There’s another aspect to the creepiness that’s hard to explain: The humor sort of enhances the dark elements. Like other Twilight Zone episodes, this one knows how to blend darkness and light, while having a natural flow to things. At no point does the mood seem forced or ridiculous. We also care about the story because we care about Mr. Bookman. He may not have lived a very prestigious life, but he makes the right decisions where it counts, and that’s huge.

In Conclusion

This is a fantastic episode. In addition to everything I say above, it’s also a bit of a time capsule. You get to see an era when little kids could wander freely in a city, without anyone being paranoid about it or calling Child Protection Services. It’s also just a classy episode, not trying to be anything it isn’t. It’s proof that solid story is often more important than fancy effects or even overall scares. Another interesting aspect of “One for the Angels”: It doesn’t even have the classic Twilight Zone theme that everyone knows and loves.

What are your thoughts on The Twilight Zone? Let us know in the comments!

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1 Comment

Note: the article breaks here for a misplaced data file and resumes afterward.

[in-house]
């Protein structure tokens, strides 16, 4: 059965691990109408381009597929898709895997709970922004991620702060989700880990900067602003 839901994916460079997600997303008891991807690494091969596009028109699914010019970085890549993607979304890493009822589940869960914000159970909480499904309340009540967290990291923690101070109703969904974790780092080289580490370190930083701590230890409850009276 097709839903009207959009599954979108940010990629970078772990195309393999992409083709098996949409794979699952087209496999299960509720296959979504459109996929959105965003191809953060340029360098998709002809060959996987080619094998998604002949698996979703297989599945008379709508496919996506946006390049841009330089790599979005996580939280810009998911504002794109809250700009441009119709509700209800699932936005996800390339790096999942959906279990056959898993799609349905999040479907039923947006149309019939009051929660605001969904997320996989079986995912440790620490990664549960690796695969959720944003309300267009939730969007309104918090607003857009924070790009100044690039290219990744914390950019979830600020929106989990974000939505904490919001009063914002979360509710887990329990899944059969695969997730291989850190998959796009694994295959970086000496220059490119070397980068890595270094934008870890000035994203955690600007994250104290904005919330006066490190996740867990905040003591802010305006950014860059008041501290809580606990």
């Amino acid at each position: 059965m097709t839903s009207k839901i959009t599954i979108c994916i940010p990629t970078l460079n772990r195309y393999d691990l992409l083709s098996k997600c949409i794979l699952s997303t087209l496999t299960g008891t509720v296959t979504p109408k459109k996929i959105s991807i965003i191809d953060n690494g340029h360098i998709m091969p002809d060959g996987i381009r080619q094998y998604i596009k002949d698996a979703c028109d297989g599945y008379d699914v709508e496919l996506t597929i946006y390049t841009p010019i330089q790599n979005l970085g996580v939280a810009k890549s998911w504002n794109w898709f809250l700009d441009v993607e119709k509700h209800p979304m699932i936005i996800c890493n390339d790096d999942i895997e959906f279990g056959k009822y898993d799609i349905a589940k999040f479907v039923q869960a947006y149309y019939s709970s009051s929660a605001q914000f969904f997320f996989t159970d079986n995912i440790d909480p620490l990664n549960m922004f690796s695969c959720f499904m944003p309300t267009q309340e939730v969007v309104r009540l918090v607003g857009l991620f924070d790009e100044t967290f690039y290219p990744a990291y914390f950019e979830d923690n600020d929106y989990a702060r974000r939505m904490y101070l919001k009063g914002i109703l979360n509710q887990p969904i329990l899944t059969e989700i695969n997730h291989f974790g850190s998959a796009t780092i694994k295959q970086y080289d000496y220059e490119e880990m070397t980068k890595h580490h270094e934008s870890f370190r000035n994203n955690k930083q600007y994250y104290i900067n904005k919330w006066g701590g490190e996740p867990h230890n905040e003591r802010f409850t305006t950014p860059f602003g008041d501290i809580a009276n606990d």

1 Comment

  1. tygertrip

    October 9, 2019 at 1:35 am

    The iconic Twilight Zone theme music was not introduced until the second season, IIRC. I don’t think any of the first season episodes had it. Personally, I prefer the first season’s intro, with the creepy music and the mysterious cave, much more scary!

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Joe Bob Briggs Creepy Christmas spooktacular: The Last Drive-In Special Charity phenomena

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Famed horror host, Pulitzer Prize nominated, and Cracker Barrel aficionado Joe Bob Briggs is back in action, ready to bring some macabre merriment to your holiday season with Joe Bob’s Creepy Christmas. It also gives us horror fans something to take into the new year, be that something Darcy’s panties (sorry, box, I tried) or just the intangible good feels of hanging with friends and supporting a lot of good causes.

The Return of Joe Bob Briggs’s Christmas Special

The Joe Bob Briggs’s Christmas event is akin to a Jerry Lewis telethon for Gen X, with a twist of ‘the last drive-in with Joe Bob Briggs’. This ‘Briggs’ auction of sorts is a nostalgic nod to the past, especially for those who remember the telethons. The dread, however, has shifted from the … well… whatever Jerry was supposed to do (see Sam Kinison’s bit on this for more info) to that of evil goodies.